By Bob Janssen
We now live in what Gartner calls an ‘algorithm driven’ world. Everything from ordering a taxi to finding a date involves complex algorithms, whether you know it or not. The world is shaped by algorithms which predict and execute against defined rules in order to automatically carry out everyday processes. On the surface this form of evolution seems highly beneficial. And in many ways it is. But as automation increases in all industries, and as the Internet of Things becomes the norm, are we inadvertently exposing ourselves to significant risks?
Automation in business is on the rise and there is no sign that it will slow. The cloud, smartphones and other such devices have created a digital mesh, meaning that information is readily available and accessed more easily than ever before. The lines between work and play are now very much blurred, and with this, certain elements of businesses must always stay switched on.
This is where machines step in to save the day. Technology and algorithms can take on routine tasks which relinquish staff from time-consuming and often menial tasks, whilst also maintaining the 24/7 culture of consumption.
Take Amazon for example, the figurehead of consumerism in today’s world. Understanding the importance of automation, Amazon put drones to work in their warehouses 24/7. Their small army of machines is able to deliver goods within Amazon’s colossal warehouses, a task which would otherwise be undertaken by workers – night and day.
But, whilst such automation is an amazing feat of innovation, what happens if the underlying algorithms are incorrect or unable to self-learn? Facebook felt the negative effects of this first hand with its ‘Year in Review’ feature. The campaign displayed images from the past year to remind you of pleasant memories. However, the algorithm which made this possible did not understand context, meaning that some users were presented with ex-partners, horror holidays or even deceased pets. Facebook, rather red-faced, had to reprogram the function when it released ‘On this Day’ so that it could delve deeper and analyse context before posting an image – increasing probability that only good memories were shown.
Facebook’s initial error should strike a fervent chord with businesses. Automation is necessary, but companies must make smart decisions and understand and monitor their algorithms to ensure that they can adapt to the changing context of both the user and machine.
This situation is further augmented by IoT which has given rise to more machine-to-machine conversations. Think about self-parking (or even self-driving) cars, wearable devices and most importantly medical devices that take actions based on a person’s health condition. Facebook’s algorithms have the leeway to make mistakes, but with healthcare there is no room for error. If a device monitoring the heart rate of a person suffering from coronary heart disease relays incorrect information, the consequences could be fatal.
The very nature of automation, however, means that errors are a real possibility as they allow a company to forget about certain processes. An effective analogy is to compare automation to a tap. Most individuals will turn on a tap and expect it to provide water, without thinking about it. Companies act in much the same way, expecting their machines to undertake what they have been programmed to do without the need to oversee them. This mindset could be dangerous. Whilst a human may understand that a context or scenario has changed, and flag this to management, a machine would not. It would simply continue its process despite the fact this may now be incorrect. A company cannot afford to let automation run away from them. Instead, automation must be aligned with business processes and be flexible enough to change as rapidly as the business.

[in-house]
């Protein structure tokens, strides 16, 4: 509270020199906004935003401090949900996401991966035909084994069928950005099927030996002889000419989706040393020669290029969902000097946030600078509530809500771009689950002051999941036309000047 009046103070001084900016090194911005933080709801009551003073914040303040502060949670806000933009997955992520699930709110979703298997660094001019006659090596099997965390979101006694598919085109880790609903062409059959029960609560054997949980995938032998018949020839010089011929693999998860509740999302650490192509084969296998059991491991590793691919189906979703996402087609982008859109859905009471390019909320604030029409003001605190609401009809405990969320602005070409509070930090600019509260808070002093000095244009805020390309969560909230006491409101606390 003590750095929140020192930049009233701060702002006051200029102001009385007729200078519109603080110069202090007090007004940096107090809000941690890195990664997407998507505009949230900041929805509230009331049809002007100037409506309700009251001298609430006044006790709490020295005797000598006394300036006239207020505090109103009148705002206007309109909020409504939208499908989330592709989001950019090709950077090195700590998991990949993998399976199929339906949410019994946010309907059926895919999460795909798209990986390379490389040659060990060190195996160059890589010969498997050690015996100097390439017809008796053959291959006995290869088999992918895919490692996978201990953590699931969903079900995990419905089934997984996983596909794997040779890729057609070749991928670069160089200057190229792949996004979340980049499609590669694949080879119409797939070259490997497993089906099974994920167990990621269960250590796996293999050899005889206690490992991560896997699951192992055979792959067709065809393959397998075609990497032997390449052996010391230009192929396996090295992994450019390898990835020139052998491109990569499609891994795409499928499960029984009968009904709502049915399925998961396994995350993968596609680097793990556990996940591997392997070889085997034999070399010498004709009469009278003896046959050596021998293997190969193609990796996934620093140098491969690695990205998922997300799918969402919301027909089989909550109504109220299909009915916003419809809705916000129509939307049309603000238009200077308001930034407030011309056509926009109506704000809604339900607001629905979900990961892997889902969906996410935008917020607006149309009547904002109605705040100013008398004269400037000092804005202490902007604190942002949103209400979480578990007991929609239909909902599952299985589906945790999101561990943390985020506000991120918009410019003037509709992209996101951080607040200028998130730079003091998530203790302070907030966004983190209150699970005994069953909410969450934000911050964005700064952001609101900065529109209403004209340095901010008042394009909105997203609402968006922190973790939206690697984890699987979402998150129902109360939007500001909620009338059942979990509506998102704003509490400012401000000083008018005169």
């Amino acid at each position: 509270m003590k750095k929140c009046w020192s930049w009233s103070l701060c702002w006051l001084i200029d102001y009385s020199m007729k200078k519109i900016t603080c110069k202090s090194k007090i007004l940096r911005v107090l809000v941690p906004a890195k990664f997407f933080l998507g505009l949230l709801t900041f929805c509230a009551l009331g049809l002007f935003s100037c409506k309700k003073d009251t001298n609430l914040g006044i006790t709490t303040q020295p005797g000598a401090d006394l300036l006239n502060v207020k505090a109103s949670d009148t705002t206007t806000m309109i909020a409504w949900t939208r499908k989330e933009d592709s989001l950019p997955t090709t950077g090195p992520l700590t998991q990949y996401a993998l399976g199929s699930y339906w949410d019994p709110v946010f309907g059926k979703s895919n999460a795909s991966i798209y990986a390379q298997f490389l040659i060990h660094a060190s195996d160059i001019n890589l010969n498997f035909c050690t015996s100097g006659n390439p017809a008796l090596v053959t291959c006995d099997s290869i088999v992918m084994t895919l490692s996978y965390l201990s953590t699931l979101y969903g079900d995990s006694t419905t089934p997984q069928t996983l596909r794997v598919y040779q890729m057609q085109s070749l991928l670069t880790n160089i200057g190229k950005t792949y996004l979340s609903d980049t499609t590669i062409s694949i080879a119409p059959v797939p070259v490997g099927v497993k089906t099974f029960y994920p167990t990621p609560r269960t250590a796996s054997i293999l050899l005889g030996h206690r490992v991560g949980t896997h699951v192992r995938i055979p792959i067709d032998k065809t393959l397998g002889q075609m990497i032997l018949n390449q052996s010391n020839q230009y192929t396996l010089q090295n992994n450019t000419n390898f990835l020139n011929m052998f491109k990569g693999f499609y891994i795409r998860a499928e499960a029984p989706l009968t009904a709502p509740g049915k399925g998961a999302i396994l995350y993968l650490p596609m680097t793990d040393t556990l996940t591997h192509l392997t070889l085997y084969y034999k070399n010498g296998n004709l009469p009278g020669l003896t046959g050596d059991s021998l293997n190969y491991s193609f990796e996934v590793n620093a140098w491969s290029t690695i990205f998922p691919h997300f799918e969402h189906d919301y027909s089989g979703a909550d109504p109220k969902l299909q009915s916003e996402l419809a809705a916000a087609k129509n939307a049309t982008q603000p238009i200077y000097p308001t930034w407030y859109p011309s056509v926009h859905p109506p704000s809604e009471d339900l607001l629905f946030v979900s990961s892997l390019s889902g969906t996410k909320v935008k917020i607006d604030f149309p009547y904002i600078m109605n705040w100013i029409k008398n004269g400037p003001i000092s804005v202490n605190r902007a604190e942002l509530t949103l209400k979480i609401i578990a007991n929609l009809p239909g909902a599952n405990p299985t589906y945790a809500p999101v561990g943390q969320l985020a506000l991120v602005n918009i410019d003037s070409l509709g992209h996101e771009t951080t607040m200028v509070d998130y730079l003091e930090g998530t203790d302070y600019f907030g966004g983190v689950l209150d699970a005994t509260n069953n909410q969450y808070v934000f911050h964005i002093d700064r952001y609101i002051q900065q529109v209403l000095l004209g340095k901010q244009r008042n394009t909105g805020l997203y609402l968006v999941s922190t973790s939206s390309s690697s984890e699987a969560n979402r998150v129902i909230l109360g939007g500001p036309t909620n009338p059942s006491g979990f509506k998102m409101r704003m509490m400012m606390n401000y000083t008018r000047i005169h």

Another factor to consider is that machines connected through IoT present both an insider and external threat. Although we have entered an age where drones may be able to take the role of humans, it is still the case that often we cannot even give or restrict access for employees to certain parts of the business. With this in mind, how will a company determine whether a machine is accessing only the parts of the network it has been granted permission to? Businesses will naturally monitor their own employees to prevent insider threats. But, machines must also be closely monitored to ensure information is not being leaked.
Insider threats are one issue to consider, but what happens when a company’s machines are compromised by a cyber criminal? If a CTO or CIO does not effectively supervise their technology, a hacker could infiltrate a weak spot and have access to the network – and who would know? Sensitive customer information or confidential data could be redirected through the automation process – and those in charge would be none the wiser. Companies previously had to consider securing just their users, but now they must secure their machines too. A hospital for example now has a hundred things communicating with each other through Wi-Fi, so each and every digital communication has to be secured.
Ultimately, automation is a blessing for companies in order to free up resources and concentrate on issues that are more closely linked to strategic activity. But they must be aware of the dangers and have a plan of action in hand to keep on top of these. Companies must ensure their automated processes can adapt to change, and if they can’t then they must ensure that they keep their hand on the automation tiller. At the same time, they must also ensure that automation is secured against insider and outsider infiltration.
So how can we benefit from automation and avoid falling victim to its dangers? By not considering automation as a tap but rather an extension of the workforce – and monitoring, nurturing, and securing it in much the same way.
Bob Janssen is Founder & CTO of RES Software.